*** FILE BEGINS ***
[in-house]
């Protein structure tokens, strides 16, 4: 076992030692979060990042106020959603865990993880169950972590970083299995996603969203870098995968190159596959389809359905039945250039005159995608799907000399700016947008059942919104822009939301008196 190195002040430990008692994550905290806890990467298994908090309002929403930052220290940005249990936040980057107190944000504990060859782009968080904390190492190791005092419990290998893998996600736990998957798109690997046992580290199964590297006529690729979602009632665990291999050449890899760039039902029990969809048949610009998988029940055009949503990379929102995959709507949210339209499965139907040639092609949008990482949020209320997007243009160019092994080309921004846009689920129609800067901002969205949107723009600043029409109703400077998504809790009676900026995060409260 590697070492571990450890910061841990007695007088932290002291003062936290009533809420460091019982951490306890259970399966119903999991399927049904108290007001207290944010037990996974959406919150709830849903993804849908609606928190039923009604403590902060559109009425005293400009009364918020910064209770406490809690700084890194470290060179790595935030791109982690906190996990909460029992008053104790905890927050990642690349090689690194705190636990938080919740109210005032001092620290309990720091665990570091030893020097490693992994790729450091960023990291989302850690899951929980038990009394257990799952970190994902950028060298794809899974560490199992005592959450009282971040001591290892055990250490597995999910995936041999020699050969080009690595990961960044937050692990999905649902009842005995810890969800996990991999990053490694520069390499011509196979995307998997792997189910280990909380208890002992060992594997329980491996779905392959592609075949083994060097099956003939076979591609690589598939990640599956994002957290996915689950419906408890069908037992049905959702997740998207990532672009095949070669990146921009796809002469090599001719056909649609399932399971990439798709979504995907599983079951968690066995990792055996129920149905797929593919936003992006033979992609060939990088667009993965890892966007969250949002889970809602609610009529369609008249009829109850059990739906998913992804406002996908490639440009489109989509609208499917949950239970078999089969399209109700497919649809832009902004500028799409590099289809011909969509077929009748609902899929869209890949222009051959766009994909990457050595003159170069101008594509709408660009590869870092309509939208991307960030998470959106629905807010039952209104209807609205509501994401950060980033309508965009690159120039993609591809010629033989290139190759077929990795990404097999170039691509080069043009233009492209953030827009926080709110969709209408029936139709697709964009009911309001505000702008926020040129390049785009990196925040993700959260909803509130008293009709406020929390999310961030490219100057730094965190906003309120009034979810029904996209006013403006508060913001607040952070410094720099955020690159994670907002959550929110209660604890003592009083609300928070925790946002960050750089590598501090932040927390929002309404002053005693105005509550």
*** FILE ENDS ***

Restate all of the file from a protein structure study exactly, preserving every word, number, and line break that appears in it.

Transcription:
[in-house]
């Protein structure tokens, strides 16, 4: 076992030692979060990042106020959603865990993880169950972590970083299995996603969203870098995968190159596959389809359905039945250039005159995608799907000399700016947008059942919104822009939301008196 190195002040430990008692994550905290806890990467298994908090309002929403930052220290940005249990936040980057107190944000504990060859782009968080904390190492190791005092419990290998893998996600736990998957798109690997046992580290199964590297006529690729979602009632665990291999050449890899760039039902029990969809048949610009998988029940055009949503990379929102995959709507949210339209499965139907040639092609949008990482949020209320997007243009160019092994080309921004846009689920129609800067901002969205949107723009600043029409109703400077998504809790009676900026995060409260 590697070492571990450890910061841990007695007088932290002291003062936290009533809420460091019982951490306890259970399966119903999991399927049904108290007001207290944010037990996974959406919150709830849903993804849908609606928190039923009604403590902060559109009425005293400009009364918020910064209770406490809690700084890194470290060179790595935030791109982690906190996990909460029992008053104790905890927050990642690349090689690194705190636990938080919740109210005032001092620290309990720091665990570091030893020097490693992994790729450091960023990291989302850690899951929980038990009394257990799952970190994902950028060298794809899974560490199992005592959450009282971040001591290892055990250490597995999910995936041999020699050969080009690595990961960044937050692990999905649902009842005995810890969800996990991999990053490694520069390499011509196979995307998997792997189910280990909380208890002992060992594997329980491996779905392959592609075949083994060097099956003939076979591609690589598939990640599956994002957290996915689950419906408890069908037992049905959702997740998207990532672009095949070669990146921009796809002469090599001719056909649609399932399971990439798709979504995907599983079951968690066995990792055996129920149905797929593919936003992006033979992609060939990088667009993965890892966007969250949002889970809602609610009529369609008249009829109850059990739906998913992804406002996908490639440009489109989509609208499917949950239970078999089969399209109700497919649809832009902004500028799409590099289809011909969509077929009748609902899929869209890949222009051959766009994909990457050595003159170069101008594509709408660009590869870092309509939208991307960030998470959106629905807010039952209104209807609205509501994401950060980033309508965009690159120039993609591809010629033989290139190759077929990795990404097999170039691509080069043009233009492209953030827009926080709110969709209408029936139709697709964009009911309001505000702008926020040129390049785009990196925040993700959260909803509130008293009709406020929390999310961030490219100057730094965190906003309120009034979810029904996209006013403006508060913001607040952070410094720099955020690159994670907002959550929110209660604890003592009083609300928070925790946002960050750089590598501090932040927390929002309404002053005693105005509550």